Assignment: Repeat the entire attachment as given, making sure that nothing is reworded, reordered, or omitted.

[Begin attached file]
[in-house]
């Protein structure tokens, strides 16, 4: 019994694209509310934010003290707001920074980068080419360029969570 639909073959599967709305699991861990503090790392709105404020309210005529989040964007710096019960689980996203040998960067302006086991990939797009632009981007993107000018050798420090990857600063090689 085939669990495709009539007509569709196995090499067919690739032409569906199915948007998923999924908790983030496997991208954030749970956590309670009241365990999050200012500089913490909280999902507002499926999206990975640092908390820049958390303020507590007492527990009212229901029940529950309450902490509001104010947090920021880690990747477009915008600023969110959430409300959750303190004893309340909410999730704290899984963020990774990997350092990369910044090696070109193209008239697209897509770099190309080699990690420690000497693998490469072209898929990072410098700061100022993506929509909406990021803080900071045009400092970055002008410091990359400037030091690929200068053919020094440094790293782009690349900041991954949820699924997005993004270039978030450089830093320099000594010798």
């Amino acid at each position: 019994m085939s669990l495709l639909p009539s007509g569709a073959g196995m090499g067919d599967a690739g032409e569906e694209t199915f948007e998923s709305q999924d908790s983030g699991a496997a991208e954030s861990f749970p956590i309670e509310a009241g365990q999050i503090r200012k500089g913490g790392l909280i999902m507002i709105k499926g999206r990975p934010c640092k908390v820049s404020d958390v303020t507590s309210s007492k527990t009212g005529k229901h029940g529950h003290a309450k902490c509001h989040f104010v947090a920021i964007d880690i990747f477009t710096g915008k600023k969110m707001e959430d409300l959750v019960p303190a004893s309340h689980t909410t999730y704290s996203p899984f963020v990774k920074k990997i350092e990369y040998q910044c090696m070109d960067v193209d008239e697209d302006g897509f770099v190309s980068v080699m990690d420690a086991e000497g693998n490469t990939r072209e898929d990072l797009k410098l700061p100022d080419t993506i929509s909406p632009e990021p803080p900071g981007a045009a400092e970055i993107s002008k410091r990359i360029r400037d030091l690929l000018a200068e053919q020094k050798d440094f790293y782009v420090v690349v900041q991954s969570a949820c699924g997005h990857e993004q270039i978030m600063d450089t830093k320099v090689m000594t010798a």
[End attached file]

[in-house]
């Protein structure tokens, strides 16, 4: 019994694209509310934010003290707001920074980068080419360029969570 639909073959599967709305699991861990503090790392709105404020309210005529989040964007710096019960689980996203040998960067302006086991990939797009632009981007993107000018050798420090990857600063090689 085939669990495709009539007509569709196995090499067919690739032409569906199915948007998923999924908790983030496997991208954030749970956590309670009241365990999050200012500089913490909280999902507002499926999206990975640092908390820049958390303020507590007492527990009212229901029940529950309450902490509001104010947090920021880690990747477009915008600023969110959430409300959750303190004893309340909410999730704290899984963020990774990997350092990369910044090696070109193209008239697209897509770099190309080699990690420690000497693998490469072209898929990072410098700061100022993506929509909406990021803080900071045009400092970055002008410091990359400037030091690929200068053919020094440094790293782009690349900041991954949820699924997005993004270039978030450089830093320099000594010798």
């Amino acid at each position: 019994m085939s669990l495709l639909p009539s007509g569709a073959g196995m090499g067919d599967a690739g032409e569906e694209t199915f948007e998923s709305q999924d908790s983030g699991a496997a991208e954030s861990f749970p956590i309670e509310a009241g365990q999050i503090r200012k500089g913490g790392l909280i999902m507002i709105k499926g999206r990975p934010c640092k908390v820049s404020d958390v303020t507590s309210s007492k527990t009212g005529k229901h029940g529950h003290a309450k902490c509001h989040f104010v947090a920021i964007d880690i990747f477009t710096g915008k600023k969110m707001e959430d409300l959750v019960p303190a004893s309340h689980t909410t999730y704290s996203p899984f963020v990774k920074k990997i350092e990369y040998q910044c090696m070109d960067v193209d008239e697209d302006g897509f770099v190309s980068v080699m990690d420690a086991e000497g693998n490469t990939r072209e898929d990072l797009k410098l700061p100022d080419t993506i929509s909406p632009e990021p803080p900071g981007a045009a400092e970055i993107s002008k410091r990359i360029r400037d030091l690929l000018a200068e053919q020094k050798d440094f790293y782009v420090v690349v900041q991954s969570a949820c699924g997005h990857e993004q270039i978030m600063d450089t830093k320099v090689m000594t010798a």